Breast cancer must be considered in the evaluation of breast masses in men, although various benign causes are more common, including gynecomastia and conditions of the skin and subcutaneous tissue. A patient's history may identify key features suspicious for malignancy or reassuring for benign disease. Physical examination has been documented to be as effective as mammography in distinguishing benign from malignant lesions, and both have been reported as highly accurate for the identification of malignancy. Mammography is therefore best used when the physical examination findings are indeterminate. Ultrasonography may be used as an adjunct to mammography; no evidence supports the use of magnetic resonance imaging in male breast patients. If clinical or mammographic features are suspicious or indeterminate for malignancy, tissue diagnosis is warranted and may be achieved surgically or via core-needle biopsy or fine-needle aspiration cytology. Given the lack of uniformity in the clinical recommendations for the evaluation of breast masses in men, a practical approach is proposed.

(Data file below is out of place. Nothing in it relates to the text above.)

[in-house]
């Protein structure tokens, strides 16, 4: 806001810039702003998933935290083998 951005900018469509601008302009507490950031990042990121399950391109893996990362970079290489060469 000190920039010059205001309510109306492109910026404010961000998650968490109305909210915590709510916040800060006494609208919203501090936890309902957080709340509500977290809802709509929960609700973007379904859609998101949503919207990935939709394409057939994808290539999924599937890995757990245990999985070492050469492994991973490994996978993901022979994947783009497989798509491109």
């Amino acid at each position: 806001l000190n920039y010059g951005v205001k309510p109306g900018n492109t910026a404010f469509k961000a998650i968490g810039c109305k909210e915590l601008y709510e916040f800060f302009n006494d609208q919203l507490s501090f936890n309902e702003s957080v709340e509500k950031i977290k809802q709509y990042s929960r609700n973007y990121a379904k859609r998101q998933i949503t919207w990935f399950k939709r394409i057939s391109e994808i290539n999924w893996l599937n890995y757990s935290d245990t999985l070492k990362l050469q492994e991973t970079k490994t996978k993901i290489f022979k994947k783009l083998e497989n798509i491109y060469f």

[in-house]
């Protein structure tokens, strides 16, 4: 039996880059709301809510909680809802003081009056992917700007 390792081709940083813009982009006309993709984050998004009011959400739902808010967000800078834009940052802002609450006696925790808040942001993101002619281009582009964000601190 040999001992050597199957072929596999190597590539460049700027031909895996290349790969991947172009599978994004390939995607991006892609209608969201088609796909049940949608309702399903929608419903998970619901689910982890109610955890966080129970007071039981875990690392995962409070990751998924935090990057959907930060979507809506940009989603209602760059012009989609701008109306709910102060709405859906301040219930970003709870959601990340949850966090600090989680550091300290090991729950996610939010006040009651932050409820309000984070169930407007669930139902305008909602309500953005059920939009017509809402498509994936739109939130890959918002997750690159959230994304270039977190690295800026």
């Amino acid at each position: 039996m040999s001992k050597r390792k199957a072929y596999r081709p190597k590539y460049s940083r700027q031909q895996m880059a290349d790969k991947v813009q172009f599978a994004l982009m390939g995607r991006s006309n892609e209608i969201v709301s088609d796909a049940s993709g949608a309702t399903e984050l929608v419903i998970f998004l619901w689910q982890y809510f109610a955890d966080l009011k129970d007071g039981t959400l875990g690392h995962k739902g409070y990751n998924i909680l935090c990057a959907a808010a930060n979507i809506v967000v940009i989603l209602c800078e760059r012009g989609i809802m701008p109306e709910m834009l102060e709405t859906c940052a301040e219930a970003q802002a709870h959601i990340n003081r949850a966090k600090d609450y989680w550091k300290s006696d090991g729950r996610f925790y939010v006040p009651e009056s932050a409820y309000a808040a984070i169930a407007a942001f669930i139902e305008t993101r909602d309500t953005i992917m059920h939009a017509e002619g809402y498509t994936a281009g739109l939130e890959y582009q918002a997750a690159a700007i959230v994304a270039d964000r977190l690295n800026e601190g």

|Original language||English (US)|
|State||Published - Jun 1 2008|
- Breast mass
- Male breast cancer
ASJC Scopus subject areas
- Geriatrics and Gerontology